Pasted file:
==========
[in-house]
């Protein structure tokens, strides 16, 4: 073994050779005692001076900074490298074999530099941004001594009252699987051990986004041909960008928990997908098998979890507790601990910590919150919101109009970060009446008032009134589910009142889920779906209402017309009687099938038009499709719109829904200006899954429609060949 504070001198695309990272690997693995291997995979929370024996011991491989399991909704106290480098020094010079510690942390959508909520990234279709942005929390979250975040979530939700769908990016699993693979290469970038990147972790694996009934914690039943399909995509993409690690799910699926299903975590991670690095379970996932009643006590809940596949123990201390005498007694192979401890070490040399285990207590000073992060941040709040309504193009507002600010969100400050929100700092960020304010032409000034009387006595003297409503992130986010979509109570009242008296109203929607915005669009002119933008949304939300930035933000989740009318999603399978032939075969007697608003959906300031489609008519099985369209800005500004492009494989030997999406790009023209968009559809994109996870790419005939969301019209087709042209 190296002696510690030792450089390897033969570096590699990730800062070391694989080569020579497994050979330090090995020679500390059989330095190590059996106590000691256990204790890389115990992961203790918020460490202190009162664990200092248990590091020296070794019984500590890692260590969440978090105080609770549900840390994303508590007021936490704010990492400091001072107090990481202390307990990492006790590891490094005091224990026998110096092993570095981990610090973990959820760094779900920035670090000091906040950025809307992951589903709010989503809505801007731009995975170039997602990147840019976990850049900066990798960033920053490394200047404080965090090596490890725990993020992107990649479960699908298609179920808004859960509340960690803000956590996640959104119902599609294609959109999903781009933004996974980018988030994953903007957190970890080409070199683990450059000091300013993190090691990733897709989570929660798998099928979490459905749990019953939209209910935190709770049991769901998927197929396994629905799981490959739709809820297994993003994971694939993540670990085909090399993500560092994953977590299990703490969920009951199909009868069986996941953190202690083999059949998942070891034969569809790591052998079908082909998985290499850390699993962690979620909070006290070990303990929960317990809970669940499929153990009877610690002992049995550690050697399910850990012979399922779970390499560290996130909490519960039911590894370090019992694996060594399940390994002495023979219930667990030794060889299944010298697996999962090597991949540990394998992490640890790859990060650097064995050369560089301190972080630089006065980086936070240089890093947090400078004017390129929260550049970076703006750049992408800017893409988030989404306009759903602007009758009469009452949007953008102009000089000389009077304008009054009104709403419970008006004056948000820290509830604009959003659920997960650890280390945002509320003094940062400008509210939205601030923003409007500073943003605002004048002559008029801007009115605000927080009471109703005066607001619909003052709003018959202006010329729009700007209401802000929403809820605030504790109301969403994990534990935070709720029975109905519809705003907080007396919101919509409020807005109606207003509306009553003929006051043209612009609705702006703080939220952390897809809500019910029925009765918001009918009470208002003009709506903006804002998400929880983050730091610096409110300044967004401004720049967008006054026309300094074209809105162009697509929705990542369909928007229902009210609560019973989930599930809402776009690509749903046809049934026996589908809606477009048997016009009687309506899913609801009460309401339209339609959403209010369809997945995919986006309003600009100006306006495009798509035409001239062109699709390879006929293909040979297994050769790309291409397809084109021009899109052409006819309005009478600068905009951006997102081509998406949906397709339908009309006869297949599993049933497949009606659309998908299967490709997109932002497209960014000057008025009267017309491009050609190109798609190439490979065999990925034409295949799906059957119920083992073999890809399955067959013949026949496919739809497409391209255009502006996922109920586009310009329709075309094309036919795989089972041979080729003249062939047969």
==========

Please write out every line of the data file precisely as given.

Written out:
[in-house]
């Protein structure tokens, strides 16, 4: 073994050779005692001076900074490298074999530099941004001594009252699987051990986004041909960008928990997908098998979890507790601990910590919150919101109009970060009446008032009134589910009142889920779906209402017309009687099938038009499709719109829904200006899954429609060949 504070001198695309990272690997693995291997995979929370024996011991491989399991909704106290480098020094010079510690942390959508909520990234279709942005929390979250975040979530939700769908990016699993693979290469970038990147972790694996009934914690039943399909995509993409690690799910699926299903975590991670690095379970996932009643006590809940596949123990201390005498007694192979401890070490040399285990207590000073992060941040709040309504193009507002600010969100400050929100700092960020304010032409000034009387006595003297409503992130986010979509109570009242008296109203929607915005669009002119933008949304939300930035933000989740009318999603399978032939075969007697608003959906300031489609008519099985369209800005500004492009494989030997999406790009023209968009559809994109996870790419005939969301019209087709042209 190296002696510690030792450089390897033969570096590699990730800062070391694989080569020579497994050979330090090995020679500390059989330095190590059996106590000691256990204790890389115990992961203790918020460490202190009162664990200092248990590091020296070794019984500590890692260590969440978090105080609770549900840390994303508590007021936490704010990492400091001072107090990481202390307990990492006790590891490094005091224990026998110096092993570095981990610090973990959820760094779900920035670090000091906040950025809307992951589903709010989503809505801007731009995975170039997602990147840019976990850049900066990798960033920053490394200047404080965090090596490890725990993020992107990649479960699908298609179920808004859960509340960690803000956590996640959104119902599609294609959109999903781009933004996974980018988030994953903007957190970890080409070199683990450059000091300013993190090691990733897709989570929660798998099928979490459905749990019953939209209910935190709770049991769901998927197929396994629905799981490959739709809820297994993003994971694939993540670990085909090399993500560092994953977590299990703490969920009951199909009868069986996941953190202690083999059949998942070891034969569809790591052998079908082909998985290499850390699993962690979620909070006290070990303990929960317990809970669940499929153990009877610690002992049995550690050697399910850990012979399922779970390499560290996130909490519960039911590894370090019992694996060594399940390994002495023979219930667990030794060889299944010298697996999962090597991949540990394998992490640890790859990060650097064995050369560089301190972080630089006065980086936070240089890093947090400078004017390129929260550049970076703006750049992408800017893409988030989404306009759903602007009758009469009452949007953008102009000089000389009077304008009054009104709403419970008006004056948000820290509830604009959003659920997960650890280390945002509320003094940062400008509210939205601030923003409007500073943003605002004048002559008029801007009115605000927080009471109703005066607001619909003052709003018959202006010329729009700007209401802000929403809820605030504790109301969403994990534990935070709720029975109905519809705003907080007396919101919509409020807005109606207003509306009553003929006051043209612009609705702006703080939220952390897809809500019910029925009765918001009918009470208002003009709506903006804002998400929880983050730091610096409110300044967004401004720049967008006054026309300094074209809105162009697509929705990542369909928007229902009210609560019973989930599930809402776009690509749903046809049934026996589908809606477009048997016009009687309506899913609801009460309401339209339609959403209010369809997945995919986006309003600009100006306006495009798509035409001239062109699709390879006929293909040979297994050769790309291409397809084109021009899109052409006819309005009478600068905009951006997102081509998406949906397709339908009309006869297949599993049933497949009606659309998908299967490709997109932002497209960014000057008025009267017309491009050609190109798609190439490979065999990925034409295949799906059957119920083992073999890809399955067959013949026949496919739809497409391209255009502006996922109920586009310009329709075309094309036919795989089972041979080729003249062939047969």